Weak Spark

A spark plug that fires but is weaker than normal can lead to poor starting and performance. Potential causes include:

  • Fouled Contacts – The pickup and ignition coil contacts inside the CDI cap can become dirty or corroded over time. Clean or replace.
  • Low Battery Voltage – Weak battery output will result in a lower spark voltage. Recharge or replace the battery.
  • Damaged CDI – Internal electronic components in the CDI box can wear out over time, reducing spark energy. May need a new or refurbished CDI unit.

By methodically testing each part of the system, you can zero in on what’s causing spark problems with your CDI ignition.

CDI Ignition Theory and Operation

To really understand CDI systems, it helps to know how they work under the hood:

The main purpose of any ignition system is to generate a high voltage spark to ignite the compressed fuel-air mixture in the combustion chamber.

In a CDI system, here are the key stages in creating that spark:

1. Trigger Signal

The trigger coil or pickup mounted near the flywheel generates an AC signal as the magnets pass by. This signal is usually between 0.4-2.0V AC.

2. Signal Amplification

The CDI box contains transistors that amplify the trigger signal from the pickup coil up to around 400V.

3. Energy Storage

Inside the CDI are one or more capacitors that charge up to high voltage during the dwell time between sparks.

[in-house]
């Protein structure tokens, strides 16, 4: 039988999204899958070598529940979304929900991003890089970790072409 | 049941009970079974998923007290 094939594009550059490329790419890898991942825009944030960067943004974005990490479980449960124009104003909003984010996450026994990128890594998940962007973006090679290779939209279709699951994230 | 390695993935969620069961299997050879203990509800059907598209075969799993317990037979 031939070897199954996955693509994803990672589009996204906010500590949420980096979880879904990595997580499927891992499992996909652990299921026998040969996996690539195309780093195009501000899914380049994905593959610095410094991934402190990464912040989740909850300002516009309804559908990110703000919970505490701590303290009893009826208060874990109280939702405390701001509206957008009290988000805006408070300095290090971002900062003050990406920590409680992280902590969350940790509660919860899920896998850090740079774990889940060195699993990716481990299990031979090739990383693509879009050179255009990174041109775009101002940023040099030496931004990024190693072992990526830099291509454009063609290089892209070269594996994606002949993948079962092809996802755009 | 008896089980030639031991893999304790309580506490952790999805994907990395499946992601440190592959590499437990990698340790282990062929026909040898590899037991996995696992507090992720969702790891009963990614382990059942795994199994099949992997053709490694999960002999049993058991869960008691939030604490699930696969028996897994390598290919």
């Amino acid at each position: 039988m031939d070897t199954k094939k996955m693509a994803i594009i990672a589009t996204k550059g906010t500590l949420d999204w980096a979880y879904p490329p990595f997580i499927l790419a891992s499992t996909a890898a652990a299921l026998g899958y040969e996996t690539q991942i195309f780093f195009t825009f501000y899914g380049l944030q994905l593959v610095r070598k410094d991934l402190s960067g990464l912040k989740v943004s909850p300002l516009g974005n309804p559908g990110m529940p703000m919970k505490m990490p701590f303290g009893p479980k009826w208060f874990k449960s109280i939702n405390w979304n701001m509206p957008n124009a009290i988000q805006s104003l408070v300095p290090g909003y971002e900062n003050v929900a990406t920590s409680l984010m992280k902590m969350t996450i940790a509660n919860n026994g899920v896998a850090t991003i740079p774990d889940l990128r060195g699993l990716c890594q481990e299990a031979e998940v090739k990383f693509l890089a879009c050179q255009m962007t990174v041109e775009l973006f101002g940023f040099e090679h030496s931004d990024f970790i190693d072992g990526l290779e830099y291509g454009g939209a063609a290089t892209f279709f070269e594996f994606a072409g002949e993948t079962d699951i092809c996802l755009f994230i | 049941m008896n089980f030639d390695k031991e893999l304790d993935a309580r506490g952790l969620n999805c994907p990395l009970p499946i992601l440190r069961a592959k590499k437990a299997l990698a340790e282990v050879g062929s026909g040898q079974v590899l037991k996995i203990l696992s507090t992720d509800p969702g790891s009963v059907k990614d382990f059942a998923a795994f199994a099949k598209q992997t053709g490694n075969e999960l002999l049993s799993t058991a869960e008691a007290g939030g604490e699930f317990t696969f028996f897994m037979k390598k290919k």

4. Voltage Discharge

When the amplified trigger signal reaches the threshold, the CDI triggers its internal SCR or thyristor switch which dumps the capacitor’s stored energy into the coil primary.

5. High Voltage Induction

As the current rapidly collapses in the ignition coil primary, it induces a high voltage spike up to ~30,000V in the secondary which arcs across the plug gap.

This quick capacitor discharge is what creates the hot, intense spark in a CDI compared to a lower current spark in traditional ignition systems.


In this complete guide, you’ve learned what a 6 pin CDI system is, how to read the CDI wiring diagram, troubleshoot common problems, and understand CDI operation.

The key takeaways are:

  • The 6 wires of a CDI connect the power, pickup trigger, ground, and ignition coil.
  • Trace each wire in the wiring diagram during troubleshooting.
  • Use a multimeter to test trigger, power, ground, and coil connections.
  • Know the spark generation sequence including signal trigger, amplification, energy storage and discharge.

With this knowledge of 6 pin CDI wiring diagrams, you can quickly diagnose issues with your CDI ignition and get your motor running smoothly again. Riding is more fun when you understand how your vehicle works under the hood!

Similar Posts

Leave a Reply

Your email address will not be published. Required fields are marked *